18 And he is the head of the body, the church, who is the beginning, the first-born from the dead: that in all things he may hold the primacy. 19 Because in him, it was pleasing that all fulness should dwell: 20 and through him to reconcile all things unto himself, making peace through the blood of his cross, both as to the things that are on earth, and the things that are in heaven.

Haydock Commentary Colossians 1:15-20

  • Ver. 15. The first+ born of every creature. S. Chrys. takes notice against the Arians, that the apostle calls Christ the first-begotten, or first-born, not the first created, because he was not created at all. And the sense is, that he was before all creatures, proceeding from all eternity from the Father; though some expound the words of Christ as man, and that he was greater in dignity. See Rom.. viii. 29. Wi.
  • Ver. 16. Throne, &c. are commonly understood to refer to the celestial hierarchy of Angels, though as to their particular rank, &c. nothing certain is known. We may here observe, that the Holy Spirit proportions itself and speaks according to our ideas of a temporal kingdom, in which one authority is subject to another. In the same manner the Angels seem subordinate to one another. S. Dionysius in Calmet.—All things were created by him, and in him, and ++ consist in him. If all things that are were made by him, he himself was not made. And his divine power is also signified, when it is said all things consist, or are preserved by him. Wi.
  • Ver. 18. He is the head of the body, the church. He now speaks of what applies to Christ as man.—The first-born from the dead; i.e. the first that rose to an immortal life. Wi.
  • Ver. 19. In him it was pleasing, that all fullness should dwell. The greatest plenitude of graces was conferred on him as man, and from him, as he was our head, derived to all the members of his Church. The Port. Translation, followed by Mr. N. by way of explanation adds, it hath pleased the Father; but, as Dr. Wells observes in his paraphrase, there is no reason to restrain it to the Father, seeing the work of the incarnation, and the blessings by it conferred on all mankind, are equally the work of the blessed Trinity, though the Second Person only was joined to our nature. Wi.
  • Ver. 20. To reconcile all things unto himself…. Through the blood of his cross, (i.e. which Christ shed on the cross) both as to the things on earth, and …. In heaven: not that Christ died for the Angels, but says S. Chrys. the Angels were in a manner at war with men, with sinners, as they stood for the cause and glory of God; but Christ put an end to this enmity, by restoring men to his favour. Wi.—In heaven. Not by pardoning the wicked angels did Christ reconcile the things in heaven, but by reconciling the good Angels to man, who were enemies to him before the birth of Christ. S. Austin.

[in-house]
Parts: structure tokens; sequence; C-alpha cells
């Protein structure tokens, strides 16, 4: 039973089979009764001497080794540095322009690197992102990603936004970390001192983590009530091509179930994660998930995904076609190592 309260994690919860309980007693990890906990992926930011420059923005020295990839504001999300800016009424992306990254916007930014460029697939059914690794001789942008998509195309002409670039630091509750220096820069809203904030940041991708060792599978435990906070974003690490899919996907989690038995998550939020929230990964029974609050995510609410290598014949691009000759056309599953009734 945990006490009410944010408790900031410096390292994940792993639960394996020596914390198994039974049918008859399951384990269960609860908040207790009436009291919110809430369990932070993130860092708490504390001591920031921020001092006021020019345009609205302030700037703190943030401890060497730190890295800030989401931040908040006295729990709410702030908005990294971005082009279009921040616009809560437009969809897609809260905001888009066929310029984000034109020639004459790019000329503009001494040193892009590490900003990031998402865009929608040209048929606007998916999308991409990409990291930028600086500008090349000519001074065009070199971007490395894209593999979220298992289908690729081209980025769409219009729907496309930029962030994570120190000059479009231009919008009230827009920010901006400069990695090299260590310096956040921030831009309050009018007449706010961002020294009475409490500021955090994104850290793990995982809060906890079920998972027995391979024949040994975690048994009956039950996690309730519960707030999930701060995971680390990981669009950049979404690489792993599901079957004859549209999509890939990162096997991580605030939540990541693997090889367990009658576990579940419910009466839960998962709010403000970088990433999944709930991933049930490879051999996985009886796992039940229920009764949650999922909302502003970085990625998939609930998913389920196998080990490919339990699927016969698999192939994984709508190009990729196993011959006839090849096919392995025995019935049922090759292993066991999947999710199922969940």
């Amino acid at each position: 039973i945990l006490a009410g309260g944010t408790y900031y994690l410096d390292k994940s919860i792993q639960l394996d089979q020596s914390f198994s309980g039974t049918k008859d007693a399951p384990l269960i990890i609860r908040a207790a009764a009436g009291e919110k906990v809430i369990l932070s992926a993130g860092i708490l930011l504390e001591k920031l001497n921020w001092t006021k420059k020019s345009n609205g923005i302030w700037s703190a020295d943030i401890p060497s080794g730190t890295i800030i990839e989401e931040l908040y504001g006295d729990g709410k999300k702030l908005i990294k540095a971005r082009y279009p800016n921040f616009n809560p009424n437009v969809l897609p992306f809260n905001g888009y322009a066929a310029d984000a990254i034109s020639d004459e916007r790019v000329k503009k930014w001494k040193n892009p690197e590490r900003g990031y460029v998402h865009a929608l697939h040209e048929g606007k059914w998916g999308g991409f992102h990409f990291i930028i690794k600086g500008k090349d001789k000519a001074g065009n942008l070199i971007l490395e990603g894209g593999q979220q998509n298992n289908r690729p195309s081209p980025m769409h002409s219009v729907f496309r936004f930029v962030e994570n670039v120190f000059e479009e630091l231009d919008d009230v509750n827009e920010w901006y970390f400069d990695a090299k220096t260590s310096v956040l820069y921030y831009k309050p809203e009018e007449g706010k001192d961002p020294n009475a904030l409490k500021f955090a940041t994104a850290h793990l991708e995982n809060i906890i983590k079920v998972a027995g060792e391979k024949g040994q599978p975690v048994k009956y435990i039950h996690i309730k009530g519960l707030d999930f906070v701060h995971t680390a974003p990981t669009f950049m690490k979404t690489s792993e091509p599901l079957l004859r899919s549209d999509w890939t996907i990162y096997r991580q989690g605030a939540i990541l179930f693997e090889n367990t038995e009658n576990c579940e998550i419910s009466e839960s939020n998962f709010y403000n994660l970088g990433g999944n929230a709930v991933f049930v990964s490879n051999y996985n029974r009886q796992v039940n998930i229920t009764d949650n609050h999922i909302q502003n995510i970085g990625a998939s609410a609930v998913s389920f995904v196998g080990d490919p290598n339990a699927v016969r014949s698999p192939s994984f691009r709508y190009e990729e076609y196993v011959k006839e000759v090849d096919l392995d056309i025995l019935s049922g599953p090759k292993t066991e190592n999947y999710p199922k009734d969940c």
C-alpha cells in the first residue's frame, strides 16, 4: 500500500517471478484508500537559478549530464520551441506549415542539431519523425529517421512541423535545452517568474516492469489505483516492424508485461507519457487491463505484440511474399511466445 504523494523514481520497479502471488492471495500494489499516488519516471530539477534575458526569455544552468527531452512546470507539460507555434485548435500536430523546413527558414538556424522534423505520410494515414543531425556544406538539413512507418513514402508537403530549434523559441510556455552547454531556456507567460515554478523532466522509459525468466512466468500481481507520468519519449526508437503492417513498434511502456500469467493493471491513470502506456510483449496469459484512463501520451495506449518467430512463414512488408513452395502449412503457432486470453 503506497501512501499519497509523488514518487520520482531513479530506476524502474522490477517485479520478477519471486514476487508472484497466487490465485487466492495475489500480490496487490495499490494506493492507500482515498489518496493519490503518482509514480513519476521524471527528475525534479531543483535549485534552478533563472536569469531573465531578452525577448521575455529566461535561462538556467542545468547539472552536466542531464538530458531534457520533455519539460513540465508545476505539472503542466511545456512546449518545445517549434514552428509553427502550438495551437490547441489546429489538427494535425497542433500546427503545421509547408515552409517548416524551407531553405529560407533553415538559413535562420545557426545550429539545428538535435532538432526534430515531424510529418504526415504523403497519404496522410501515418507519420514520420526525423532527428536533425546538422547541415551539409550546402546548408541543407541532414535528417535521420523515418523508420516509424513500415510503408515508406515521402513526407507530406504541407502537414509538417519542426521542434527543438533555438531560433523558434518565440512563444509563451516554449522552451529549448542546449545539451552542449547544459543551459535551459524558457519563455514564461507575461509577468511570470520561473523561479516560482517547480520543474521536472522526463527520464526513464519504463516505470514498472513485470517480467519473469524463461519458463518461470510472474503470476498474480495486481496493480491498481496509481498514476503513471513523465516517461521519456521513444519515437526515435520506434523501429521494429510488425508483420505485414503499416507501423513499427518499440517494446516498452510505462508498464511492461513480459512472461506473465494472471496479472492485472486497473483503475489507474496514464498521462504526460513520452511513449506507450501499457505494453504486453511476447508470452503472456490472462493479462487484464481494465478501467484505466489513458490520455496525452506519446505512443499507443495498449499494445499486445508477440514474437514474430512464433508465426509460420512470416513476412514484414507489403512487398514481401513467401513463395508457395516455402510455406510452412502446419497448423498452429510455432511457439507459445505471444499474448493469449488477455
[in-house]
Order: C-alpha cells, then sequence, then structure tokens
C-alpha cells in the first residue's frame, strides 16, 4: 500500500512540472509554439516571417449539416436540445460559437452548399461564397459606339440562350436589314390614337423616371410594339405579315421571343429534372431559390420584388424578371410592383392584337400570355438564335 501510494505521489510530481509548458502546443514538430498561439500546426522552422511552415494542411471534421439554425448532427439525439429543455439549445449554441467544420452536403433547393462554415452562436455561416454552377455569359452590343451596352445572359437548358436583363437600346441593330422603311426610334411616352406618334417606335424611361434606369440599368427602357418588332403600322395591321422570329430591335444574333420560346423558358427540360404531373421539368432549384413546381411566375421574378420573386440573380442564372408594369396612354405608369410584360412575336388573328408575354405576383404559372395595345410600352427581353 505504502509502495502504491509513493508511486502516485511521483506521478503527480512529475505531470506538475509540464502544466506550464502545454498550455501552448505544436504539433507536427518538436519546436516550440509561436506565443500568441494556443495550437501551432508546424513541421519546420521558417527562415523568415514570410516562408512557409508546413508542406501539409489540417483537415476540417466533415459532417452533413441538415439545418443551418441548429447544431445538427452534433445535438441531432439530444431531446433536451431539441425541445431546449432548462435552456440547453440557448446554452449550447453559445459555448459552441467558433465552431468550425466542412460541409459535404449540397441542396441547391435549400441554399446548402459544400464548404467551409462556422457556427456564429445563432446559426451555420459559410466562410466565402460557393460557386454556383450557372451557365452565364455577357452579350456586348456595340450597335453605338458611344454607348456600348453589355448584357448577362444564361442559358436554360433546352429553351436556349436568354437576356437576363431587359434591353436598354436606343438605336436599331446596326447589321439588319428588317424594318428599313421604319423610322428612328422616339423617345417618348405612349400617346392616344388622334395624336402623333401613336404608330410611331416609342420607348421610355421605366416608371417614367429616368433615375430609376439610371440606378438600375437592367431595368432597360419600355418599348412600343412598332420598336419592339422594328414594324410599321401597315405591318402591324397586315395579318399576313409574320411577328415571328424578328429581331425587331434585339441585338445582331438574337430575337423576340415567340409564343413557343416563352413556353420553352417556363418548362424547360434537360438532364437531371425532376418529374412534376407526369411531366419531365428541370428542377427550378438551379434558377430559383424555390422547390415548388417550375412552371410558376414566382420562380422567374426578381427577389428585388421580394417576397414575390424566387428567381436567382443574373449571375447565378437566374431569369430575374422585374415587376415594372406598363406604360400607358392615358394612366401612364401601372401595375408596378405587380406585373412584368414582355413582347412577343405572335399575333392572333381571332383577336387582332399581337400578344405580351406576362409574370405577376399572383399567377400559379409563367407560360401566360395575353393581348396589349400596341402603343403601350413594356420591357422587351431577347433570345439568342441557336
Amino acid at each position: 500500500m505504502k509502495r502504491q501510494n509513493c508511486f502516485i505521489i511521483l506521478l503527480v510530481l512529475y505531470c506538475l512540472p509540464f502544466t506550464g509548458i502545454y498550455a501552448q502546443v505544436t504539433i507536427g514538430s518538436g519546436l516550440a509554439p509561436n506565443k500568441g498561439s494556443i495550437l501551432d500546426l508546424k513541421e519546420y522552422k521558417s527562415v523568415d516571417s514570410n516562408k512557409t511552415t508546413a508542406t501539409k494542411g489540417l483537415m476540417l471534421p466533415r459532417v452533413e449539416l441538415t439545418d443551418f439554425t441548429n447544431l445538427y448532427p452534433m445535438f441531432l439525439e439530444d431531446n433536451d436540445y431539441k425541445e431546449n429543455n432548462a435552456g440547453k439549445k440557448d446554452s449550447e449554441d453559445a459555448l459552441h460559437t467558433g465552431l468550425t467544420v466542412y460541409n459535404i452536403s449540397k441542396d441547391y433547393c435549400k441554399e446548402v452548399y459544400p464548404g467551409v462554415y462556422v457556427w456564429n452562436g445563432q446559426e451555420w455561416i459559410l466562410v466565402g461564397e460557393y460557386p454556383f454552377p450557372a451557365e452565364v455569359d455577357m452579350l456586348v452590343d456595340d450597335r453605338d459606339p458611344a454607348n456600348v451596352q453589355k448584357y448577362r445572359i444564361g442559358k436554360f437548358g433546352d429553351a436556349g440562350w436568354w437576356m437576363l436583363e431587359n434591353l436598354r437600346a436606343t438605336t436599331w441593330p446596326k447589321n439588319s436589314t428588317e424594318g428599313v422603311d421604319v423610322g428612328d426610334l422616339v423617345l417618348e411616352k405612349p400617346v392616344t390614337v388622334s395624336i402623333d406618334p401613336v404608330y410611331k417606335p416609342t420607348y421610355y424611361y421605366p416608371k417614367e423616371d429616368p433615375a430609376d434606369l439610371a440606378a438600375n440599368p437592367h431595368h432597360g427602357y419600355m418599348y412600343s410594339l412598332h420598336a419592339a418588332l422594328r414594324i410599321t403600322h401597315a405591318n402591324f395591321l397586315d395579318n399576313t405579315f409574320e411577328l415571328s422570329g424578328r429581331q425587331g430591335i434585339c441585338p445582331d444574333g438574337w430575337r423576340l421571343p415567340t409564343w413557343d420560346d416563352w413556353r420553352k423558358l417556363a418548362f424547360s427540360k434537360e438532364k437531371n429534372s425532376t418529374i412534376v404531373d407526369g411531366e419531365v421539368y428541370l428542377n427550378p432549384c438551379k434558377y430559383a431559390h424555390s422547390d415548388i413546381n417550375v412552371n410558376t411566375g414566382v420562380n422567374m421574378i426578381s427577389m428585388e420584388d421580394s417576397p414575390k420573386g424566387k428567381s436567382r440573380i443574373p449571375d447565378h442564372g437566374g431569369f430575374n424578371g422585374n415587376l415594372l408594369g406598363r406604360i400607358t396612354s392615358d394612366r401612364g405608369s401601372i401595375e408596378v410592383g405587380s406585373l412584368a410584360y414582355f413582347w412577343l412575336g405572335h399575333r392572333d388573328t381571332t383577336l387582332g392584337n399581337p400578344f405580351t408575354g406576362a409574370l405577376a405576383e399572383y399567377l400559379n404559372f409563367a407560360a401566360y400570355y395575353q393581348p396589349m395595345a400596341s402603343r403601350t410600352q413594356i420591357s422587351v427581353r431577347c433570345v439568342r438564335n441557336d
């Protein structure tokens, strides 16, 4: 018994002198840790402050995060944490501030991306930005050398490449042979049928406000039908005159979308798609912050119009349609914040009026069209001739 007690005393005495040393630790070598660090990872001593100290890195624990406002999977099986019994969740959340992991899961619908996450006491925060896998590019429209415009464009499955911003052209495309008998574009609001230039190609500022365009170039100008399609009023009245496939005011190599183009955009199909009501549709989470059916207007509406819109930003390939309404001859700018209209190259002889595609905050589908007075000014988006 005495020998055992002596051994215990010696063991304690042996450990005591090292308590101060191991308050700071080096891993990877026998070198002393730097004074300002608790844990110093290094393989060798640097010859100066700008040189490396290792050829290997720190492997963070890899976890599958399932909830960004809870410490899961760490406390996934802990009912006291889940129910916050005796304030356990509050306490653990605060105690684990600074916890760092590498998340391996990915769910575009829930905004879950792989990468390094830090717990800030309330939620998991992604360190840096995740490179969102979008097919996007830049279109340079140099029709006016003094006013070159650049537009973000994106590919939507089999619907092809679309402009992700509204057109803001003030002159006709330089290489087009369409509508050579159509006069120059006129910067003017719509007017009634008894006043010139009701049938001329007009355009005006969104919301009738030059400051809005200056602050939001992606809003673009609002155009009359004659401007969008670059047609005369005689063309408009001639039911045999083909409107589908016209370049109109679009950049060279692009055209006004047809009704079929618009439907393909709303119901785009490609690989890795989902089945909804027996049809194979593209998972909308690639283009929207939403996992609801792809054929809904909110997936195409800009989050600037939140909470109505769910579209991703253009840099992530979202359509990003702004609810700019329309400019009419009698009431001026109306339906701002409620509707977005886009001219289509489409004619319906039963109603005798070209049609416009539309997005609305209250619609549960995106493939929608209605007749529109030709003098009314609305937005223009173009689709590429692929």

Luke 5:33-39 Haydock NT

33 And they said to him: “Why do the disciples of John fast often, and make prayers, and the disciples of the Pharisees in like manner: but thine eat and drink?”

34 And he said to them: “Can you make the children of the bridegroom fast, whilst the bridegroom is with them? 35 But the days will come, when the bridegroom shall be taken away from them; then shall they fast in those days.”

36 And he spoke also a similitude to them: “That no man putteth a piece from a new garment upon an old garment: otherwise he both rendeth the new, and the piece taken from the new agreeth not with the old. 37 And no man putteth new wine into old bottles:

otherwise the new wine will burst the bottles, and it will be spilled, and the bottles will be lost. 38 But new wine must be put into new bottles, and both are preserved. 39 And no man drinking old, hath presently a mind to new: for he saith, The old is better.”

Haydcock Commentary Luke 5:33-39

  • Ver. 33. S. Matt. says. It was S. John’s disciples themselves that objected this to Christ. Most probably both they and the Pharisees endeavoured all they could to press this objection. S. Austin de cons. Evang. l. ii. C. 27.—Why do you not fast, as is customary with all that wish to regulate their lives according to the law? The reason why the saints fasted was, that they might, by afflicting their bodies, subdue their passions. Jesus Christ, therefore, had no need of fasting, being God, and of course free from every, the least, disorderly motion of concupiscence. Neither did his attendants stand in need of fasting, for being enriched with his grace, they were strengthened in virtue, without the help of fasting. When, therefore, Christ fasted forty days, he fasted to set an example to carnal men. S. Cyril.—As long as the Spouse is with us, we are in joy, we cannot fast, we cannot mourn. But, when he has been driven away by sin, then we must both fast and weep. Ven. Bede.